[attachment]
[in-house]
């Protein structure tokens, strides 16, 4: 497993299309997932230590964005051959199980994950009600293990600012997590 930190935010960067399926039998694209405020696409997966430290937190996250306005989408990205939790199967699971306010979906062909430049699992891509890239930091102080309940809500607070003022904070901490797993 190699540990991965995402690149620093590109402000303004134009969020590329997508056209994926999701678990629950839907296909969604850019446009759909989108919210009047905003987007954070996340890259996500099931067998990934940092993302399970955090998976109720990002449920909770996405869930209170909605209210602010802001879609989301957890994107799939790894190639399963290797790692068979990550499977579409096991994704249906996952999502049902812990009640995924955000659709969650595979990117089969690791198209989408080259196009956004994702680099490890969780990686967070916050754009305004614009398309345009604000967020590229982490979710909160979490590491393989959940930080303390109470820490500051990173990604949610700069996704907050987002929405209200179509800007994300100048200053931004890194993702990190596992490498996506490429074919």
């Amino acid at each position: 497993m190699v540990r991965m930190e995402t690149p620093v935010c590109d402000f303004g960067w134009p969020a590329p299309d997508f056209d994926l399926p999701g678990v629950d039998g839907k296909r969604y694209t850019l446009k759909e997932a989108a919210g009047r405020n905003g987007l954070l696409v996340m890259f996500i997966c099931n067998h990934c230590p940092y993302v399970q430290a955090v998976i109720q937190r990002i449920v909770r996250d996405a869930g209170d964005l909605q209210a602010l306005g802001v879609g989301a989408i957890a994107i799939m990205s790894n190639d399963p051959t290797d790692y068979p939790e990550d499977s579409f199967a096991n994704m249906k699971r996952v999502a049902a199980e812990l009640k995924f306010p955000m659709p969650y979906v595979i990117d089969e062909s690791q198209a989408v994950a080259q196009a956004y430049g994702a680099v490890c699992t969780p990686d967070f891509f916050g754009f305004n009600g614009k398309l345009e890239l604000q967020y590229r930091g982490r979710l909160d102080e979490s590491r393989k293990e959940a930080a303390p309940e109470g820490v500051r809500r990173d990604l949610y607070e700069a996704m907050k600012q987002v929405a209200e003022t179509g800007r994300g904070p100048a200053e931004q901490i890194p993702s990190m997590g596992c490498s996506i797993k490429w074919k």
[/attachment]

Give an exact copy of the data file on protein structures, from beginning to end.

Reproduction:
[in-house]
């Protein structure tokens, strides 16, 4: 497993299309997932230590964005051959199980994950009600293990600012997590 930190935010960067399926039998694209405020696409997966430290937190996250306005989408990205939790199967699971306010979906062909430049699992891509890239930091102080309940809500607070003022904070901490797993 190699540990991965995402690149620093590109402000303004134009969020590329997508056209994926999701678990629950839907296909969604850019446009759909989108919210009047905003987007954070996340890259996500099931067998990934940092993302399970955090998976109720990002449920909770996405869930209170909605209210602010802001879609989301957890994107799939790894190639399963290797790692068979990550499977579409096991994704249906996952999502049902812990009640995924955000659709969650595979990117089969690791198209989408080259196009956004994702680099490890969780990686967070916050754009305004614009398309345009604000967020590229982490979710909160979490590491393989959940930080303390109470820490500051990173990604949610700069996704907050987002929405209200179509800007994300100048200053931004890194993702990190596992490498996506490429074919």
């Amino acid at each position: 497993m190699v540990r991965m930190e995402t690149p620093v935010c590109d402000f303004g960067w134009p969020a590329p299309d997508f056209d994926l399926p999701g678990v629950d039998g839907k296909r969604y694209t850019l446009k759909e997932a989108a919210g009047r405020n905003g987007l954070l696409v996340m890259f996500i997966c099931n067998h990934c230590p940092y993302v399970q430290a955090v998976i109720q937190r990002i449920v909770r996250d996405a869930g209170d964005l909605q209210a602010l306005g802001v879609g989301a989408i957890a994107i799939m990205s790894n190639d399963p051959t290797d790692y068979p939790e990550d499977s579409f199967a096991n994704m249906k699971r996952v999502a049902a199980e812990l009640k995924f306010p955000m659709p969650y979906v595979i990117d089969e062909s690791q198209a989408v994950a080259q196009a956004y430049g994702a680099v490890c699992t969780p990686d967070f891509f916050g754009f305004n009600g614009k398309l345009e890239l604000q967020y590229r930091g982490r979710l909160d102080e979490s590491r393989k293990e959940a930080a303390p309940e109470g820490v500051r809500r990173d990604l949610y607070e700069a996704m907050k600012q987002v929405a209200e003022t179509g800007r994300g904070p100048a200053e931004q901490i890194p993702s990190m997590g596992c490498s996506i797993k490429w074919k």